Hornbuckle provided several examples of what he describes as “public hostility,” including Gottfredson’s and Altman’s comments to the media on Friday, reader comments that ensued from newspaper articles and student protests on the UO campus. Hornbuckle believes the university didn’t take into enough account the statements from self-proclaimed witness Kelsy Altson to KATU and KWVA last week that conflict with the police report. Hornbuckle believes that they instead catered to “misinformation” from people such as the Register-Guard columnist Austin Meek.

Hornbuckle cites two paragraphs from Meek’s May 8 column entitled “Who’s Setting the Message?” that he believes aren’t in accordance with the police report.

“No, the players in question – Austin, Damyean Dotson and Dominic Artis – weren’t charged with a crime,” Meek wrote in his column. “It’s still disturbing to read how they worked in concert, identifying a woman and, according to the police report, pulling her into multiple encounters over the course of a night.”

The other part of Meek’s story Hornbuckle took issue with:

“The police report makes it clear: Even if authorities were telling the school not to kick up too much dust, the players should have been suspended.”

Hornbuckle said the content in both of Meek’s cited paragraphs aren’t truly what the police report says.

Meek responded to Hornbuckle’s comments in an email to the Emerald Tuesday night.

“As a columnist, part of my job is to interpret information and offer my own opinion,” Meek wrote in his email. “When I wrote that it was clear the players should have been suspended, I wasn’t referencing a literal segment of the police report. It was my own judgment, based on statements from all parties and my understanding of the rules for Oregon athletes.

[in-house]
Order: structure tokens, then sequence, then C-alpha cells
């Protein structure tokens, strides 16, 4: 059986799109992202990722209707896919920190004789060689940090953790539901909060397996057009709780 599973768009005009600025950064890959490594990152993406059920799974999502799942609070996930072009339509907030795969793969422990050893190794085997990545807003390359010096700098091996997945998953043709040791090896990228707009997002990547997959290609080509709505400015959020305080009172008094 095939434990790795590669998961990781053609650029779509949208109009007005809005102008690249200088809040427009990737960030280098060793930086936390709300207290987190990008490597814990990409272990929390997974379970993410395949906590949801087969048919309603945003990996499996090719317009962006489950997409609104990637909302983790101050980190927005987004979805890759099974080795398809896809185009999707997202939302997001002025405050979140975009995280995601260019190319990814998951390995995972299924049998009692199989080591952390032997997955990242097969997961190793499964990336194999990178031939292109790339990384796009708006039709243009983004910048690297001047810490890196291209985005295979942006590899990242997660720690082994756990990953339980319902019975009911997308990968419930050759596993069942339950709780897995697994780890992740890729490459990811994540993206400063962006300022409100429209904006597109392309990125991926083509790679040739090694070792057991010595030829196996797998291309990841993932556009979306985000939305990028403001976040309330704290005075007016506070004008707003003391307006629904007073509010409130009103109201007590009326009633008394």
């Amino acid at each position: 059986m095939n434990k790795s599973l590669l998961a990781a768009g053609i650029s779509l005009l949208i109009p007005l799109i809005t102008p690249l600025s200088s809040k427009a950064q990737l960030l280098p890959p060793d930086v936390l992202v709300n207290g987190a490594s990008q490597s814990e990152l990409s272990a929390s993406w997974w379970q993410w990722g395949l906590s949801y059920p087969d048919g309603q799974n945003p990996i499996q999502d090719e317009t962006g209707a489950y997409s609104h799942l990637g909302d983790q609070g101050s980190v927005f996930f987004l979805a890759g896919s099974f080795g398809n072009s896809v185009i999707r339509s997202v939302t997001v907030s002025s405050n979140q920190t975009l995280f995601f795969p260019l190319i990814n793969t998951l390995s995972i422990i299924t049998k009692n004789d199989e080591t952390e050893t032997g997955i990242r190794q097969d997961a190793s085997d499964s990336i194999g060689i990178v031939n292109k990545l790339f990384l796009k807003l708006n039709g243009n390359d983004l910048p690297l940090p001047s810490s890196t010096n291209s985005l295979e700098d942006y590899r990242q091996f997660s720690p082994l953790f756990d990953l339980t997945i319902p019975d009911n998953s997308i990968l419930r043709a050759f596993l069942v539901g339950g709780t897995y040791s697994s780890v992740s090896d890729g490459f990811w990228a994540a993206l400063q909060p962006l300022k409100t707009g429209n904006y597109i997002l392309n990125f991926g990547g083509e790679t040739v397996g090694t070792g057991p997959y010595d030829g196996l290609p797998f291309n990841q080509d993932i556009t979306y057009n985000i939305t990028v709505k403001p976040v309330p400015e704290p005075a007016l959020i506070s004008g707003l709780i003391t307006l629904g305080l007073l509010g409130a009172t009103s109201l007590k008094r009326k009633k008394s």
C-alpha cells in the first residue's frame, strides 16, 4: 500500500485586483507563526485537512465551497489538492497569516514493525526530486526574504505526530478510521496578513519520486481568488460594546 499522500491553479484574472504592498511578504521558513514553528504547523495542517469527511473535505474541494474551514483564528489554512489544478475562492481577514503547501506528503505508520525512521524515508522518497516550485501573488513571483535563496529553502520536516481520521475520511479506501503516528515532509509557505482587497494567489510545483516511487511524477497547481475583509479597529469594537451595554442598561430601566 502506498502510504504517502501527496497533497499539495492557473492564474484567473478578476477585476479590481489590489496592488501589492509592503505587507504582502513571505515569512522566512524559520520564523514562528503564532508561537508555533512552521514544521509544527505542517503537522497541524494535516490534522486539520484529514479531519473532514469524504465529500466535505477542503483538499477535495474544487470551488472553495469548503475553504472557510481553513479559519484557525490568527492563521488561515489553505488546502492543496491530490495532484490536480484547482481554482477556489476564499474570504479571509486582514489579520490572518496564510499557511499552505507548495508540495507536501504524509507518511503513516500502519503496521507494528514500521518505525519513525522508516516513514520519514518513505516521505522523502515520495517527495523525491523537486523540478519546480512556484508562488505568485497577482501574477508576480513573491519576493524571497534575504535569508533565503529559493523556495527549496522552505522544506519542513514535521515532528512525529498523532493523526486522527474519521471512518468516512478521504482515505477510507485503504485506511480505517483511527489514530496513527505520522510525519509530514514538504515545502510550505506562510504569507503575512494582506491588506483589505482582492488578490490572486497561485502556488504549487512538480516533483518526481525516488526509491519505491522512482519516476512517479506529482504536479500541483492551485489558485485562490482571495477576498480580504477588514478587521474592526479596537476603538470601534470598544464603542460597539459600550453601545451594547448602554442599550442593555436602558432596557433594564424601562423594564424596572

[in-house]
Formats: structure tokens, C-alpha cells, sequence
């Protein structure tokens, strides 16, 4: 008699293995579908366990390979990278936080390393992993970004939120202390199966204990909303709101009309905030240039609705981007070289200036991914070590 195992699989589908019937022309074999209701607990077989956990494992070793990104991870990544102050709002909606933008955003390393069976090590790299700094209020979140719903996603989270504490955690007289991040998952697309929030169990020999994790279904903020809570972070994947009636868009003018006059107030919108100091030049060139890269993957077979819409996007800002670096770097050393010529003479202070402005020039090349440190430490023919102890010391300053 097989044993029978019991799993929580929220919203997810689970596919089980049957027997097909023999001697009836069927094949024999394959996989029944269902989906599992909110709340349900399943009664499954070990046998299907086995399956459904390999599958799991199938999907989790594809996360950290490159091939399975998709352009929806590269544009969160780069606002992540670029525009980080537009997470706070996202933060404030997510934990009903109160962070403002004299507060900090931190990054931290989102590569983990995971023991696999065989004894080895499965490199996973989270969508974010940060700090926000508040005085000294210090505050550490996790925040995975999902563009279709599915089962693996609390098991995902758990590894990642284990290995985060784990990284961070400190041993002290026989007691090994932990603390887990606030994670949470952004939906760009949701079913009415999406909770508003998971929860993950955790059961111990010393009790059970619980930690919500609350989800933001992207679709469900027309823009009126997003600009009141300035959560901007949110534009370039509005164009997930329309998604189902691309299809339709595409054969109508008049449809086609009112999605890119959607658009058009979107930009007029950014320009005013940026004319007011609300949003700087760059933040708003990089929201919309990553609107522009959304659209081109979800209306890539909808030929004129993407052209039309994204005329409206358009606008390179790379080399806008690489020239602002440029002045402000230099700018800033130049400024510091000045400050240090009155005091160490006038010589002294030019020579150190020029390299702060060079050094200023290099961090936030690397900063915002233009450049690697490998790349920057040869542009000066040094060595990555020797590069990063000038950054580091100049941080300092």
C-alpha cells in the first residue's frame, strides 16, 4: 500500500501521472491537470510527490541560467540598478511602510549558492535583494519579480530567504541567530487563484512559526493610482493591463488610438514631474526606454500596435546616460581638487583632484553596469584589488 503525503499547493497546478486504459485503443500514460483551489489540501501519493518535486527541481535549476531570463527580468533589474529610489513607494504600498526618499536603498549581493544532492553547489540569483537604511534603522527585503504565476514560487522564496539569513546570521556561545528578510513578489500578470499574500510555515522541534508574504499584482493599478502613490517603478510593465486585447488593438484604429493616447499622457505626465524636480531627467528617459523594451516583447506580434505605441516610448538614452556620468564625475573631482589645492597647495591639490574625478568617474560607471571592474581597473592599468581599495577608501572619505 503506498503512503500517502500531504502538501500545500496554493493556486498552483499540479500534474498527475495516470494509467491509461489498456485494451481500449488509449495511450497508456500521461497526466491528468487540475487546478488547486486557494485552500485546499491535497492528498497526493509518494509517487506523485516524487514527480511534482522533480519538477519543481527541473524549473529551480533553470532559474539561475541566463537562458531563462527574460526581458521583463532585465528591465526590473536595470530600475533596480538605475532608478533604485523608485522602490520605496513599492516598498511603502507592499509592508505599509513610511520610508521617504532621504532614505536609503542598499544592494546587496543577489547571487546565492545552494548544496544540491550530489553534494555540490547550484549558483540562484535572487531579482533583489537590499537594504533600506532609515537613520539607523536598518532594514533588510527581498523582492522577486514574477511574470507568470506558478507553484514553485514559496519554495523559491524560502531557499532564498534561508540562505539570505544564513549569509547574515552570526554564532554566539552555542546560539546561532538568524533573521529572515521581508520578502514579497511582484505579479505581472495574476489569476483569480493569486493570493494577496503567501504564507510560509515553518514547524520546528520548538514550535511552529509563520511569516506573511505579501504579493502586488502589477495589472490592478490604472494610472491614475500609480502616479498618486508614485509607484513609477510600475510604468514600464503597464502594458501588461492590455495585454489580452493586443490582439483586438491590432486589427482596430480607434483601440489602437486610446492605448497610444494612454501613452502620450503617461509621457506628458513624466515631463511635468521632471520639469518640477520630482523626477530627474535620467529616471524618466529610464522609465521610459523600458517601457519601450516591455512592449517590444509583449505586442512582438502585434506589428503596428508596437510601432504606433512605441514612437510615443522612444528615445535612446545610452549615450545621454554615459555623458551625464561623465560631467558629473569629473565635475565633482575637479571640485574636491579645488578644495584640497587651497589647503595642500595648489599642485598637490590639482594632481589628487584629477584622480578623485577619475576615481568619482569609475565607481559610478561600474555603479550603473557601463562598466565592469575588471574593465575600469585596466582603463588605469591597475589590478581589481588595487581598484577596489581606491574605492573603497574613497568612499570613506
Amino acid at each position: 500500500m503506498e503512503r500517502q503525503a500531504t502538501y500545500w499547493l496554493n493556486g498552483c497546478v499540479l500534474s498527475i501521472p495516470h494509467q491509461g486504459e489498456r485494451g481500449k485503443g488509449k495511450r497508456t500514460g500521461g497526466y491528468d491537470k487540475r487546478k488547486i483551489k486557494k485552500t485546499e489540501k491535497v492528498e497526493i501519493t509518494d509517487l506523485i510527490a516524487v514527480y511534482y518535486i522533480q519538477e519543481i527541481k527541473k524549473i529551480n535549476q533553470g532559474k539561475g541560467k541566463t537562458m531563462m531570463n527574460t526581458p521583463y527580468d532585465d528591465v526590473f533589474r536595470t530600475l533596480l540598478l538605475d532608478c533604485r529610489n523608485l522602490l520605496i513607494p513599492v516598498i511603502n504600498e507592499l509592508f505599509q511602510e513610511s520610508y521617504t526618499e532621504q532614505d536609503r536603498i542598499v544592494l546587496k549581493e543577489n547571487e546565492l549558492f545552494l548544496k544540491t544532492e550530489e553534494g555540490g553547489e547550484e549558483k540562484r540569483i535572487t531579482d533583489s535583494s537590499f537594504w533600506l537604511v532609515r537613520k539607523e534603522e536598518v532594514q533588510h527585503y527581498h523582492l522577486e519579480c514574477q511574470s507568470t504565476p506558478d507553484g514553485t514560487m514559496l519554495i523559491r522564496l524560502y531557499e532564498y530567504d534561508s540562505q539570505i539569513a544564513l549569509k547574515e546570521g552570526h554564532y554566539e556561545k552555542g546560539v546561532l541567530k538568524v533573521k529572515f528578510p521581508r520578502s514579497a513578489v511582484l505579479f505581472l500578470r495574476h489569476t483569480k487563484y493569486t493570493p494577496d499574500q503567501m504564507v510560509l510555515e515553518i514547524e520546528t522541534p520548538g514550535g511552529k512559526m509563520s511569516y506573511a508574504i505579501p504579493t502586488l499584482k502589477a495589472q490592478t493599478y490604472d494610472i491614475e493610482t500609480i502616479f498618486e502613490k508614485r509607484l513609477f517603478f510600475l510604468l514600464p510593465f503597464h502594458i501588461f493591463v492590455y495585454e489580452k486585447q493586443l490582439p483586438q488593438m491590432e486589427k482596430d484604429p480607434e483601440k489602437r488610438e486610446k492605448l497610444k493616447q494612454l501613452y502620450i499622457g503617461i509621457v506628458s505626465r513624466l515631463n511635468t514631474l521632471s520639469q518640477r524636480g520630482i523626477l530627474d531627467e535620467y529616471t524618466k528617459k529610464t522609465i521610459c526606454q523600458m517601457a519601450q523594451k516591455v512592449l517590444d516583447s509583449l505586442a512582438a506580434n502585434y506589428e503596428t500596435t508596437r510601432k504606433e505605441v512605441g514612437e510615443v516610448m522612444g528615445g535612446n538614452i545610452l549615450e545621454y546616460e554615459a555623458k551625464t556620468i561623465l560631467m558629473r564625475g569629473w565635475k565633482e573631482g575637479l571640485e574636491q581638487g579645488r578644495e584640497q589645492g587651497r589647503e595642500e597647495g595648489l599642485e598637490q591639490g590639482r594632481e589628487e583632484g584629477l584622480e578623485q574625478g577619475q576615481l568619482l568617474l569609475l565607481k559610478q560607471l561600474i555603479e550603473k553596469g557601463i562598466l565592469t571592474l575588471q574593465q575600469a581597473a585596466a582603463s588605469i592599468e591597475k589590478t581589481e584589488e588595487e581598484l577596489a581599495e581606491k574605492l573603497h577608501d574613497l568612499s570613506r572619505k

“The report leaves little doubt that multiple encounters occurred. At one point, the woman describes how ‘all three men again pulled her into the bathroom.’ Regardless of whether those encounters were consensual, the report makes it clear — to me, at least — that the players had a role in facilitating them.”

Hornbuckle also took issue with several statements made by UO psychology professor Jennifer Freyd when she appeared on Oregon Public Radio on May 7.

In his complaint, Hornbuckle cited several of Freyd’s quotes, including this: “First of all, we have a lot of people on campus who are themselves survivors of this sort of crime. And when they hear about this it can be very deeply distressing. But even those who have not experienced this crime, many of them feel very hurt by what they understand to be the situation and the process here. And so part of the rally is to create a community of people who are hurting…”

Hornbuckle took issue with implications he interpreted in Freyd’s statement.

“Dr. Freyd states that a crime had been committed, although she knew before and during this interview that the district attorney declined to file charges,” Hornbuckle wrote.

He felt similarly about Freyd’s treatment of Austin, who is currently under investigation for an alleged sexual assault in November 2013 when he was at Providence College.

“Freyd adds that the allegation from Rhode Island against one of the players should have been considered in making the decision whether to issue an email alert to the campus community, especially considering that one of the individuals who was allegedly engaging in sexual misconduct did have a history of a prior complaint,” Hornbuckle cites in the letter.